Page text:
Turkey’s Education Ministry doesn’t need teachers in 20 subjects until 2023
Nuran Çakmakçı – ANKARATurkey’s Education Ministry does not require any teachers in a total of 20 subjects until 2023, officials have said.
According to the ministry, there is a surplus in the number of teachers in the areas of metallurgy and clothing production technology, Japanese, Chinese and many other subjects. The subject with the highest rate of overstaffing is philosophy, which has a surplus of 1,594 teachers, followed by clothing production technology with a total of 717 extra teachers.
In metallurgy technology, there are 525 surplus instructors, along with 199 in accommodation and travel.
The ministry said the occupancy rate in some of the 20 subjects had reached nearly 280 percent.
Authorities have issued warnings, noting that it will be difficult for students receiving education in many of the aforementioned areas to find jobs in the state, “especially in teaching.” Officials have also said prospective teachers should lean toward the private sector.
Education Ministry Undersecretary Assoc. Prof. Yusuf Tekin previously said the need for teachers would only be about 100,000 until 2020.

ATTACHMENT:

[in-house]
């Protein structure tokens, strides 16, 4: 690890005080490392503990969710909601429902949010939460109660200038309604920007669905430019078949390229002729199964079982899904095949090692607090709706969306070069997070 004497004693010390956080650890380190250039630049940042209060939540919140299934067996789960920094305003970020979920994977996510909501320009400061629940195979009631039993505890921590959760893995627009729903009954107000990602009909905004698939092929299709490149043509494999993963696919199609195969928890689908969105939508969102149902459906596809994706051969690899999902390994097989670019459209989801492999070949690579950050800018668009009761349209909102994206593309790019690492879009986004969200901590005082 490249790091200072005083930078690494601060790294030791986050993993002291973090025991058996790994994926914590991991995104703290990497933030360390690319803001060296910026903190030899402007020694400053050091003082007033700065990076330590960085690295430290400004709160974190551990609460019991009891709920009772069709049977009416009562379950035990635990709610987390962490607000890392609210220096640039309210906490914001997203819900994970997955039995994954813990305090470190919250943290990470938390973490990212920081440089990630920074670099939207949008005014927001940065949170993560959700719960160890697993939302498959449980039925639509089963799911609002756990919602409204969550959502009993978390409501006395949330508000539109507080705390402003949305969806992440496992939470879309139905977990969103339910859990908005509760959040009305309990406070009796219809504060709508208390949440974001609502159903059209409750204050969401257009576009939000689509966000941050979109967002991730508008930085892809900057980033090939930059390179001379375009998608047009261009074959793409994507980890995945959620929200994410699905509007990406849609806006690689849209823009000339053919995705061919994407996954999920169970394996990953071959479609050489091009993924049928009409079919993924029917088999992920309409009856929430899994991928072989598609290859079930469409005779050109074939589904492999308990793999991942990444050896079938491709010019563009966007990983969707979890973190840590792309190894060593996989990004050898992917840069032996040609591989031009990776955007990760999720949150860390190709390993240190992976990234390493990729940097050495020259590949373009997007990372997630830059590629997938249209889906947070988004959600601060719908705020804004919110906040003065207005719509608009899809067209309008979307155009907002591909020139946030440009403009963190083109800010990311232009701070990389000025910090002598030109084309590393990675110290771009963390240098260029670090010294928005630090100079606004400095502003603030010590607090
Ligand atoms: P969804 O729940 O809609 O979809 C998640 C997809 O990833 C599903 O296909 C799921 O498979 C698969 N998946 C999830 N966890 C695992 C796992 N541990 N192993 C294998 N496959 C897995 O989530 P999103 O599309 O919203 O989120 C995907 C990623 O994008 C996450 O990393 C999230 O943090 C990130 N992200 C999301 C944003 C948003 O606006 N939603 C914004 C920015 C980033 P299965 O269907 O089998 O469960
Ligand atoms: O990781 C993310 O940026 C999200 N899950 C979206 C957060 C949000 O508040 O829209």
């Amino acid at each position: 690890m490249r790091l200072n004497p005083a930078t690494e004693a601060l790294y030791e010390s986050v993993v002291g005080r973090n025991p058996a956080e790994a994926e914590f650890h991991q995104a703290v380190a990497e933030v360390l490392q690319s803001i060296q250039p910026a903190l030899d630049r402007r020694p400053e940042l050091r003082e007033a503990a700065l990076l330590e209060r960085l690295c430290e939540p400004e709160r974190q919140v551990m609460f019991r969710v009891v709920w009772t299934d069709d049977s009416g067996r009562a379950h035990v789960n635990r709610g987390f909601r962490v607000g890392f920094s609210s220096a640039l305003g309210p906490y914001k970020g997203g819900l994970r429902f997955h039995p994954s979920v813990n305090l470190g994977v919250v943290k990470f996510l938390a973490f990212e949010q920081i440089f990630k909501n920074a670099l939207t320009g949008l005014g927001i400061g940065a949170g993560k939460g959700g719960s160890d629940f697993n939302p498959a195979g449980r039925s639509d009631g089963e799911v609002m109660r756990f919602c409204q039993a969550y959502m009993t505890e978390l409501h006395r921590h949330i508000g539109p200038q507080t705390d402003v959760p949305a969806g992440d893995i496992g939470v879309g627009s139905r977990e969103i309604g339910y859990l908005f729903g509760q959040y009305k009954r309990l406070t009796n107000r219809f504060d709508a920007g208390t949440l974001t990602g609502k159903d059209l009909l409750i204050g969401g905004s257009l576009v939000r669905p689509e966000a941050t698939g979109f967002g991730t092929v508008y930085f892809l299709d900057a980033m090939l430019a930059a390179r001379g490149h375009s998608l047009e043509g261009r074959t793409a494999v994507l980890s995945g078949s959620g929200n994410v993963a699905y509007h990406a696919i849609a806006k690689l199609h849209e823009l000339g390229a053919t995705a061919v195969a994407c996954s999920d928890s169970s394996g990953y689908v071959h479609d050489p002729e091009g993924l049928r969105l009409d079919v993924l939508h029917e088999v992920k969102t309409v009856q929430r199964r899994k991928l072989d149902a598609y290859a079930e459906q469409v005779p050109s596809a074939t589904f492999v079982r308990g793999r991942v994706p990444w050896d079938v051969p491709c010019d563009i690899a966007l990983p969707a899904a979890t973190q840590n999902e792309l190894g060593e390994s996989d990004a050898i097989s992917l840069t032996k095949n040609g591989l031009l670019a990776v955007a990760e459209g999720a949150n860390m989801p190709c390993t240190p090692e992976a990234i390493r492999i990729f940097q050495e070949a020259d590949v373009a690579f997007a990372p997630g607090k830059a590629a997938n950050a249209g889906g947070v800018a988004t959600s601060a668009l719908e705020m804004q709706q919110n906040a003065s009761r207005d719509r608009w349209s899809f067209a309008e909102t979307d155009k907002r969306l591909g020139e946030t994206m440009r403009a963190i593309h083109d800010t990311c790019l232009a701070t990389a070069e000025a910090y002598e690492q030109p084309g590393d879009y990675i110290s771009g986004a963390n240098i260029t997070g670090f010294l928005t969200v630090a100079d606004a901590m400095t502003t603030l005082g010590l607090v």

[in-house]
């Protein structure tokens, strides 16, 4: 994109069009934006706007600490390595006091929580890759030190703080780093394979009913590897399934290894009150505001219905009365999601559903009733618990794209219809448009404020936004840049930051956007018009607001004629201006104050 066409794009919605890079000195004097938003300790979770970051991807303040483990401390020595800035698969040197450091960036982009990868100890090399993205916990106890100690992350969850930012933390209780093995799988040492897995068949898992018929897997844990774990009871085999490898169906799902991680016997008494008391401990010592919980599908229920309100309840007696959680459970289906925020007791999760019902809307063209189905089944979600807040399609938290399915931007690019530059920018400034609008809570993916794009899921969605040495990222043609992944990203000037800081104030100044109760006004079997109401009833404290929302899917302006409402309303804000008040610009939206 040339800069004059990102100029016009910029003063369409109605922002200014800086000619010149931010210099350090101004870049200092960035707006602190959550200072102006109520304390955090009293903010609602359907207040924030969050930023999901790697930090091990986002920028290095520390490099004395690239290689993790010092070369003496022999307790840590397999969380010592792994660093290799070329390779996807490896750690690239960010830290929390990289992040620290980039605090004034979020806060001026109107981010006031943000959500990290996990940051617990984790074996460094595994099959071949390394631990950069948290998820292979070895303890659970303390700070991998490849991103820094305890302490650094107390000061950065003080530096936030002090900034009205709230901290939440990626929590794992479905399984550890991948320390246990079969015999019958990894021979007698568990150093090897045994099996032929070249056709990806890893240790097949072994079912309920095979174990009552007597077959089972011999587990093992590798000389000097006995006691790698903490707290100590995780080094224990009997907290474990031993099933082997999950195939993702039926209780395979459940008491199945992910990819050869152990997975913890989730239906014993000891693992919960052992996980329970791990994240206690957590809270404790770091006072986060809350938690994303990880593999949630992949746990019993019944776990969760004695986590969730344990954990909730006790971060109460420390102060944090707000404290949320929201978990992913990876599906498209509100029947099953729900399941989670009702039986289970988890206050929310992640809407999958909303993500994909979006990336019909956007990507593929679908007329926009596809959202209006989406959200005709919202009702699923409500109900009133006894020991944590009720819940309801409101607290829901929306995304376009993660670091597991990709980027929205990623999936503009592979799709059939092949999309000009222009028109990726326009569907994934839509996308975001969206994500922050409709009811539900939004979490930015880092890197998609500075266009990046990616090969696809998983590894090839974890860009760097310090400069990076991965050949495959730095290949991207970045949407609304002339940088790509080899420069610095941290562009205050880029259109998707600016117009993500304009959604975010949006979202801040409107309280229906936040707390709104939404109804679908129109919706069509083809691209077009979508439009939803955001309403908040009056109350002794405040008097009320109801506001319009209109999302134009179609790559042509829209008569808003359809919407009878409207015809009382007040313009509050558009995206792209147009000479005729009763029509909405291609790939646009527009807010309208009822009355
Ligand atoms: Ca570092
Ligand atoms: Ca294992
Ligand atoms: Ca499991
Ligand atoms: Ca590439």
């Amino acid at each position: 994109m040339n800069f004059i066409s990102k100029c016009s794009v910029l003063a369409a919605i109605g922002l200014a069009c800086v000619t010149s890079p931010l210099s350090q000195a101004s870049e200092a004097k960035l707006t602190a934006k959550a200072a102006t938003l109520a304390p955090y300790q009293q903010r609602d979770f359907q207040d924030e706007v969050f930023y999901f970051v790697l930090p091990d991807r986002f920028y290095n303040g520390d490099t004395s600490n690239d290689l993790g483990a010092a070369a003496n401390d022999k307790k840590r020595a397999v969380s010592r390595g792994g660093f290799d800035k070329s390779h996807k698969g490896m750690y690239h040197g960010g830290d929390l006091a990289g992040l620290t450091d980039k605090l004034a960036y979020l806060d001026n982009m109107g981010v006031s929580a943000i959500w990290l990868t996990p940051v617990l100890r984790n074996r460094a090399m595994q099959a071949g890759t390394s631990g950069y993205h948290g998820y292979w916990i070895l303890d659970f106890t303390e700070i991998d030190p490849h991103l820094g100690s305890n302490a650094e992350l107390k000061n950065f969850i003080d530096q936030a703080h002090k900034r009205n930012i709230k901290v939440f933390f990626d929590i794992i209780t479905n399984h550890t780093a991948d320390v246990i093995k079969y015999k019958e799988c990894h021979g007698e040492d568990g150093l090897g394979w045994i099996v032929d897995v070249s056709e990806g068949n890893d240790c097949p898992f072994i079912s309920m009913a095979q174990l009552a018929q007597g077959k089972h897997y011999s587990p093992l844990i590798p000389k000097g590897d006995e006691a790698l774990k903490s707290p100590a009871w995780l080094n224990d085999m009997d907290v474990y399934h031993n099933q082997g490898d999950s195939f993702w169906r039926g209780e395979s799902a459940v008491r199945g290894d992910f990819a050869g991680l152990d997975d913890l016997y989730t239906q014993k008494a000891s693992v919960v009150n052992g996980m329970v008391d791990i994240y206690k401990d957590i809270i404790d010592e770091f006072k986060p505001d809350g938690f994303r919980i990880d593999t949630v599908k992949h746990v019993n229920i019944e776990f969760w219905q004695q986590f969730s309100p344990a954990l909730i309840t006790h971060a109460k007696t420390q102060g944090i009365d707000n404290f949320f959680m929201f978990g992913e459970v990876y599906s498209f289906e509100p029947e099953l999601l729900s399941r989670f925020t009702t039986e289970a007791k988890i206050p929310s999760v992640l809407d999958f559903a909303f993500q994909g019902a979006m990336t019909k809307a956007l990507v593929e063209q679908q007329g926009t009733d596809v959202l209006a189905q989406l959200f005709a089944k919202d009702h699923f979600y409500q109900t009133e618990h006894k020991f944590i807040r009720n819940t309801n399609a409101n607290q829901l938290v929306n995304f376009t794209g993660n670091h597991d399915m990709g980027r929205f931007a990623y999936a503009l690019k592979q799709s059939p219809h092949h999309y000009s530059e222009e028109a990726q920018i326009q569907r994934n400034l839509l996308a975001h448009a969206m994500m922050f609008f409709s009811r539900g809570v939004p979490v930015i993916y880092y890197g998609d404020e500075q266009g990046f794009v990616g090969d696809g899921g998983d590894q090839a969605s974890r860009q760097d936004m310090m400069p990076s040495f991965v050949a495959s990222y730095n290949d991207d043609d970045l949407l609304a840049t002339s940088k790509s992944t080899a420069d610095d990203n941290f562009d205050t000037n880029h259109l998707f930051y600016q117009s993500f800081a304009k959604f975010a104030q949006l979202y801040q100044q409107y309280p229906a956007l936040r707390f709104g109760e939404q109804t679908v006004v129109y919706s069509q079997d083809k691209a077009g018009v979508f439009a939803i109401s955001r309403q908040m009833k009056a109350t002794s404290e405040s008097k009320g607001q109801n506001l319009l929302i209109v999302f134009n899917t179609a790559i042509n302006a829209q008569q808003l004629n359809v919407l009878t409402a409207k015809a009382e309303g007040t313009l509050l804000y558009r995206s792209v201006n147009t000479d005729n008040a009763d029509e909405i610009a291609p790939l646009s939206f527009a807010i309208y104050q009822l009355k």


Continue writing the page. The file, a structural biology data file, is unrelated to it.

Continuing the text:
“The scene is very clear; our need for teachers is [not] that much,” he said.
Another top Turkish Education Ministry official also warned prospective teachers of poor job opportunities in the future due to a shortage of open positions.
“Each person who graduates from a university begins life with a job expectation. The numbers are out in the open. There are nearly 1,000,000 candidates who are hoping to be assigned as teachers by the state. However, our need is close to 100,000,” the ministry’s general manager of teacher training, Associate Professor Semih Aktekin, recently said at a symposium on education.
Aktekin said teachers who have no prospect of being assigned should be given skills that could make them transferable to other job areas.
“Those receiving education in history should head toward museology or tourism guidance; those receiving education in Turkish language and literature should head toward local journalism or publishing; those receiving education in mathematics should head toward banking, the insurance business or the private sector,” he also said.
“Everything should not be expected from the state,” Aktekin said.